"

This amazingly led to strange comments that were critical of alternatives that failed to provide +30 dBv native outputs (for testing mics- what are you thinking?) and seem to suggest that most 24/192 audio interfaces have outputs low passed @ 0.25 FS.

To try to clarify:

(1) Testing mic preamps up to 20-44  KHz is a good general solution because most mics and mic preamps aren't designed to go much higher than that. So a sample rate 96 KHz solution is the most that is necessary.

(2) Providing source impedances of 150/200/600 ohms involves obtaining a couple of inexpensive readily available resistors for each impedance that you want to support.  You don't need to spend the big bucks to get specific source impedances.

(3) AP S1 systems are still pretty impressive, but are complex and relatively expensive as general lab for a small lab goes.  Like I said, I have 2 that work well and are store room queens.

I don't have any experience with ST 1710s, but if you have an AP S1 or two and a HP 339, do you need much experience with it ?

(4) I personally don't get the QA 400/401 given the other audio interfaces and adapters and test rigs I already have.  Several of them handily outperform it in terms of THD+N.  The software support seems less than I'd hope for.

(5) RMAA is a prepackaged suite  of tests for audio interfaces and the like, and a fairly basic FFT analyzer.  There are many other solutions that have already been described and discussed and may be more relevant.  It is a great stasrting point, and it is very good for what it is good for.


I'm getting more frustrated than I want to be with the petty picking, creative editing, etc. This conferencing stuff is supposed to be fun and helpful, but right now, not so much.  I've tried to treat it with humor, but here we are again.  Is this my invitation to leave?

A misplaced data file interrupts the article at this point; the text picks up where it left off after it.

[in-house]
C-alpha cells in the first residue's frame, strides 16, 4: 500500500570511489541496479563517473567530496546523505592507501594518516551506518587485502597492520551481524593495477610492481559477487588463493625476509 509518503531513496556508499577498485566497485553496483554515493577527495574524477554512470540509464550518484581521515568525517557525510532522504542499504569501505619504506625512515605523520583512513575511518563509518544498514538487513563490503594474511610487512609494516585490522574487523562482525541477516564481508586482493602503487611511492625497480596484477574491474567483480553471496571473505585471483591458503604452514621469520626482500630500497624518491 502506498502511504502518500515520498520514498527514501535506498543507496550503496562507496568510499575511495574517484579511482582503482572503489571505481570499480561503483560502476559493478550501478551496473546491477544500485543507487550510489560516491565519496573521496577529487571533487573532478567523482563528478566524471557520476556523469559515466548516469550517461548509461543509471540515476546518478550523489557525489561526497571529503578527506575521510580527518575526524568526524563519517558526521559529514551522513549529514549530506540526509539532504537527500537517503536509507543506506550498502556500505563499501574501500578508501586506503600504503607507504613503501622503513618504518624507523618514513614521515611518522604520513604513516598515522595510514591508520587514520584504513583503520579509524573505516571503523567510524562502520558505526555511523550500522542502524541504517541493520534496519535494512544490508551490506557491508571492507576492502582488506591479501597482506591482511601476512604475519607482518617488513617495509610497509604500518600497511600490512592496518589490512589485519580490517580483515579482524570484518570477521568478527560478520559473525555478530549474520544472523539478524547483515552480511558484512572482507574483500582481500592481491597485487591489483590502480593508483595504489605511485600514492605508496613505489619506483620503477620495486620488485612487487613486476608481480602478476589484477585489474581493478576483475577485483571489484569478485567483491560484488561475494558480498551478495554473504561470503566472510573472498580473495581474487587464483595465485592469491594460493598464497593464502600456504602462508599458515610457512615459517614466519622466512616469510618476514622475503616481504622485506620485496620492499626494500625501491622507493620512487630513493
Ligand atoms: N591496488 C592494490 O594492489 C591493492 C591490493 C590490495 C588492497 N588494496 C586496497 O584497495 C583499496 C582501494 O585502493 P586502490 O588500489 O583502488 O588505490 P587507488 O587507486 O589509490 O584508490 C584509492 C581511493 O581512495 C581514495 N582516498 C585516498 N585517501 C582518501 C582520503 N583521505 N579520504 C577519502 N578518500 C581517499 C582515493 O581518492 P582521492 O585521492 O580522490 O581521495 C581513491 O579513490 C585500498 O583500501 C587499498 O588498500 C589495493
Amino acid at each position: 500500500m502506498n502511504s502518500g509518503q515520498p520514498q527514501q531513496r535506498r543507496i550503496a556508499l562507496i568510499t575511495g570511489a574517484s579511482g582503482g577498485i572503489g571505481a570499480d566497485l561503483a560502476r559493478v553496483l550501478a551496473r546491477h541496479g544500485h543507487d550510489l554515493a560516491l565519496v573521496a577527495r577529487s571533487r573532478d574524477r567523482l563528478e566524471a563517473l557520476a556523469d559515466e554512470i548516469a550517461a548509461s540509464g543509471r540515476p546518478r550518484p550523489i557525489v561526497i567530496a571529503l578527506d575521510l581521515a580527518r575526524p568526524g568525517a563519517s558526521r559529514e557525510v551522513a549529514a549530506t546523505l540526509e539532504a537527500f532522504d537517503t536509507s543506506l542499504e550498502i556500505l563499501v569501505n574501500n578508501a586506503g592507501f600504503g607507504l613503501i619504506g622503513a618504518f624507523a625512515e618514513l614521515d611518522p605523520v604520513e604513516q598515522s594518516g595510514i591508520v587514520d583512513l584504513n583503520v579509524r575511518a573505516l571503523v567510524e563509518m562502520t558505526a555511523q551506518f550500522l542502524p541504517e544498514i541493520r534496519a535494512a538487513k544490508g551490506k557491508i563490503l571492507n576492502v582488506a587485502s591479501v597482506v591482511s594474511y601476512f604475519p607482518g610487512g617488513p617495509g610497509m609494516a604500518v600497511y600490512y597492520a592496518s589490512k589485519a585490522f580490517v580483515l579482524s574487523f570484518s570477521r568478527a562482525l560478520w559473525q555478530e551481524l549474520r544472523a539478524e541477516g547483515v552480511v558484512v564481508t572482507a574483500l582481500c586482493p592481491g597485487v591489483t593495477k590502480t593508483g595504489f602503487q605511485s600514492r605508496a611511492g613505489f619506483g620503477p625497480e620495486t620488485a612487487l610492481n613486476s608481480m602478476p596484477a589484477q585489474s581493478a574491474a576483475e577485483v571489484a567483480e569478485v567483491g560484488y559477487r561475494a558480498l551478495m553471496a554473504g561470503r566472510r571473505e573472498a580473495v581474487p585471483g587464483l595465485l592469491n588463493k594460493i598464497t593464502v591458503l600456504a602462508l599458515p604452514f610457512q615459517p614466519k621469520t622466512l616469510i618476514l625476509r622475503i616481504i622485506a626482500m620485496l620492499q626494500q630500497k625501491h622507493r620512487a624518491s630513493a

abbey road d enfer

Re: Budget distortion analyzer/signal generator
« Reply #38 on: September 16, 2016, 11:56:29 AM »
I'm getting more frustrated than I want to be with the petty picking, creative editing, etc. This conferencing stuff is supposed to be fun and helpful, but right now, not so much.  I've tried to treat it with humor, but here we are again.  Is this my invitation to leave?
As a mod, I'm in a position that leads me to calm the fire, so I will opt out, but so far, I couldn't detect humor in your posts. Probably a culture thing...
Who's right or wrong is irrelevant. What matters is what's right or wrong.
"The important thing is not to convince, but to give pause for thought." (B. Werber)
Star ground is for electricians.

JohnRoberts

Re: Budget distortion analyzer/signal generator
« Reply #39 on: September 16, 2016, 01:58:24 PM »
Welcome to the DIY group, Mr. arnyk.
May I suggest you re-read the OP?
"I need to get some kind of professional audio analyzer. I need something that has choices for different signal generator output loads, like 150/200 ohm for mic preamps (I build a lot of those) and 600 ohms for vintage gear."


I suggest that when you quote, you don't cherry pick the info you want to use to try to make someone look inattentive
, but try to be faithful to the OP which among other things also says:

http://groupdiy.com/index.php?topic=62070.0